The number of total hip replacement surgeries has steadily increased over recent years. Reduction in postoperative pain increases patient satisfaction and enables better mobilization. Thus, pain management needs to be continuously improved. Problems are often caused not only by medical issues but also by organization and hospital structure. The present study shows how the quality of pain management can be increased by implementing a standardized pain concept and simple, consistent, benchmarking. All patients included in the study had undergone total hip arthroplasty (THA). Outcome parameters were analyzed 24 hours after surgery by means of the questionnaires from the German-wide project "Quality Improvement in Postoperative Pain Management" (QUIPS). A pain nurse interviewed patients and continuously assessed outcome quality parameters. A multidisciplinary team of anesthetists, orthopedic surgeons, and nurses implemented a regular procedure of data analysis and internal benchmarking. The health care team was informed of any results, and suggested improvements. Every staff member involved in pain management participated in educational lessons, and a special pain nurse was trained in each ward. From 2014 to 2015, 367 patients were included. The mean maximal pain score 24 hours after surgery was 4.0 (±3.0) on an 11-point numeric rating scale, and patient satisfaction was 9.0 (±1.2). Over time, the maximum pain score decreased (mean 3.0, ±2.0), whereas patient satisfaction significantly increased (mean 9.8, ±0.4; p benchmarking a standardized pain management concept. But regular benchmarking, implementation of feedback mechanisms, and staff education made the pain management concept even more successful. Multidisciplinary teamwork and flexibility in adapting processes seem to be highly important for successful pain management.

  10. Blunt chest trauma.

    Science.gov (United States)

    Stewart, Daphne J

    2014-01-01

    Blunt chest trauma is associated with a wide range of injuries, many of which are life threatening. This article is a case study demonstrating a variety of traumatic chest injuries, including pathophysiology, diagnosis, and treatment. Literature on the diagnosis and treatment was reviewed, including both theoretical and research literature, from a variety of disciplines. The role of the advance practice nurse in trauma is also discussed as it relates to assessment, diagnosis, and treatment of patients with traumatic chest injuries.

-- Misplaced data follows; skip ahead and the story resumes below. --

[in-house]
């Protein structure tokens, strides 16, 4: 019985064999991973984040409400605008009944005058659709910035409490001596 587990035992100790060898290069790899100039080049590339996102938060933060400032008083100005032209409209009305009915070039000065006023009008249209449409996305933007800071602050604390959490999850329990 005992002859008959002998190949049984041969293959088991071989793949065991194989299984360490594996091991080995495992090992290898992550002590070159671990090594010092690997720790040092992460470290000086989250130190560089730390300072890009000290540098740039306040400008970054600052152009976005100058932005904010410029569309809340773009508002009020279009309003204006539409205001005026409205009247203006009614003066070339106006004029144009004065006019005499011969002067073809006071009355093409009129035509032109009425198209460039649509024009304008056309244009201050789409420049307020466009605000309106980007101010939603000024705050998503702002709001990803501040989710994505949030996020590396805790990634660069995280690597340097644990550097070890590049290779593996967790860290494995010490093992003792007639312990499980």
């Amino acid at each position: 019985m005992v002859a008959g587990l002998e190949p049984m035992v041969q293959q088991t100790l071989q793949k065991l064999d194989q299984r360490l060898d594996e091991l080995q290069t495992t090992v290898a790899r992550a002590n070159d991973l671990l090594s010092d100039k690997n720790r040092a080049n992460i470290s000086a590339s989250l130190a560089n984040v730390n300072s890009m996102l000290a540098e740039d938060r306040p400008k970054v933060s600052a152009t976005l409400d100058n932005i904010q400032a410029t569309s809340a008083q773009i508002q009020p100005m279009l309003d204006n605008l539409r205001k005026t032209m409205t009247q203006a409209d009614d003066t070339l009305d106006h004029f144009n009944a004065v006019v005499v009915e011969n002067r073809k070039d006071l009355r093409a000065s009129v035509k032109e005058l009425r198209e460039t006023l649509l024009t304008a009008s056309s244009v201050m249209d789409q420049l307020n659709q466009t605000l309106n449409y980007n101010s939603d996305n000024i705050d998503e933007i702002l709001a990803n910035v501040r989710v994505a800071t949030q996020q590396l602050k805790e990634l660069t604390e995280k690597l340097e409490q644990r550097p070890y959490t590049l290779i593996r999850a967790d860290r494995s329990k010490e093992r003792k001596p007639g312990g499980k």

11. Can consistent benchmarking within a standardized pain management concept decrease postoperative pain after total hip arthroplasty? A prospective cohort study including 367 patients

    Directory of Open Access Journals (Sweden)

    Benditz A

    2016-12-01

    Full Text Available Achim Benditz,1 Felix Greimel,1 Patrick Auer,2 Florian Zeman,3 Antje Göttermann,4 Joachim Grifka,1 Winfried Meissner,4 Frederik von Kunow1 1Department of Orthopedics, University Medical Center Regensburg, 2Clinic for anesthesia, Asklepios Klinikum Bad Abbach, Bad Abbach, 3Centre for Clinical Studies, University Medical Center Regensburg, Regensburg, 4Department of Anesthesiology and Intensive Care, Jena University Hospital, Jena, Germany Background: The number of total hip replacement surgeries has steadily increased over recent years. Reduction in postoperative pain increases patient satisfaction and enables better mobilization. Thus, pain management needs to be continuously improved. Problems are often caused not only by medical issues but also by organization and hospital structure. The present study shows how the quality of pain management can be increased by implementing a standardized pain concept and simple, consistent, benchmarking.Methods: All patients included in the study had undergone total hip arthroplasty (THA. Outcome parameters were analyzed 24 hours after surgery by means of the questionnaires from the German-wide project “Quality Improvement in Postoperative Pain Management” (QUIPS. A pain nurse interviewed patients and continuously assessed outcome quality parameters. A multidisciplinary team of anesthetists, orthopedic surgeons, and nurses implemented a regular procedure of data analysis and internal benchmarking. The health care team was informed of any results, and suggested improvements. Every staff member involved in pain management participated in educational lessons, and a special pain nurse was trained in each ward.Results: From 2014 to 2015, 367 patients were included. The mean maximal pain score 24 hours after surgery was 4.0 (±3.0 on an 11-point numeric rating scale, and patient satisfaction was 9.0 (±1.2. Over time, the maximum pain score decreased (mean 3.0, ±2.0, whereas patient satisfaction

  12. Surgical treatment of chest instability